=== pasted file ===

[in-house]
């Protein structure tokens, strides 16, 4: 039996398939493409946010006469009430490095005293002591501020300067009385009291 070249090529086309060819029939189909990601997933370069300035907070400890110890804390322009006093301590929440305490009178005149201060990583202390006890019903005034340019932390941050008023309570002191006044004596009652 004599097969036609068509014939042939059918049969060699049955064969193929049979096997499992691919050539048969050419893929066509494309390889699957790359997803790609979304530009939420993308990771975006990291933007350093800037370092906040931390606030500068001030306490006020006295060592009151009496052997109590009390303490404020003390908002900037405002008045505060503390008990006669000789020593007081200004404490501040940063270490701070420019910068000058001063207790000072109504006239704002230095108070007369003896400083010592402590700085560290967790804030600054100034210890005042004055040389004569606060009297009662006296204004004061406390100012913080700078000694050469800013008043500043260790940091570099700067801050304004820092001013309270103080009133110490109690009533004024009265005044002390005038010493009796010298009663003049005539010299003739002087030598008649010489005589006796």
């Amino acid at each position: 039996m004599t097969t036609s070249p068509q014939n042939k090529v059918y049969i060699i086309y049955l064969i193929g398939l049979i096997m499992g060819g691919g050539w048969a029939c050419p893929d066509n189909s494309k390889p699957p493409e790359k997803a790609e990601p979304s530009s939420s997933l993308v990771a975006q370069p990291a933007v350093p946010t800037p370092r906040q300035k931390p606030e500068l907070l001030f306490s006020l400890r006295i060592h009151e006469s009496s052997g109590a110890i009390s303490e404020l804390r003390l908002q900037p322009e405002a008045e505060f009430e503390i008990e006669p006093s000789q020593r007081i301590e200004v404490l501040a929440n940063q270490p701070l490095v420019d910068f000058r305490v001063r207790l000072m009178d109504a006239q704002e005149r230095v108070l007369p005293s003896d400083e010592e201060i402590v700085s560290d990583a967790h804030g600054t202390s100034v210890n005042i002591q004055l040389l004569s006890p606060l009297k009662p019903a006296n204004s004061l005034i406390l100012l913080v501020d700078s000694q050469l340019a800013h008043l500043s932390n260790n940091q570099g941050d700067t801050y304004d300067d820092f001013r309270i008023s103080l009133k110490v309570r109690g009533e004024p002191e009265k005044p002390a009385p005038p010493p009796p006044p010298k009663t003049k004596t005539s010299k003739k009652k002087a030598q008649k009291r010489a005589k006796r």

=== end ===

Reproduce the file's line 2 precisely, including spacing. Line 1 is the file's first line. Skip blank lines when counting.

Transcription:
């Protein structure tokens, strides 16, 4: 039996398939493409946010006469009430490095005293002591501020300067009385009291 070249090529086309060819029939189909990601997933370069300035907070400890110890804390322009006093301590929440305490009178005149201060990583202390006890019903005034340019932390941050008023309570002191006044004596009652 004599097969036609068509014939042939059918049969060699049955064969193929049979096997499992691919050539048969050419893929066509494309390889699957790359997803790609979304530009939420993308990771975006990291933007350093800037370092906040931390606030500068001030306490006020006295060592009151009496052997109590009390303490404020003390908002900037405002008045505060503390008990006669000789020593007081200004404490501040940063270490701070420019910068000058001063207790000072109504006239704002230095108070007369003896400083010592402590700085560290967790804030600054100034210890005042004055040389004569606060009297009662006296204004004061406390100012913080700078000694050469800013008043500043260790940091570099700067801050304004820092001013309270103080009133110490109690009533004024009265005044002390005038010493009796010298009663003049005539010299003739002087030598008649010489005589006796």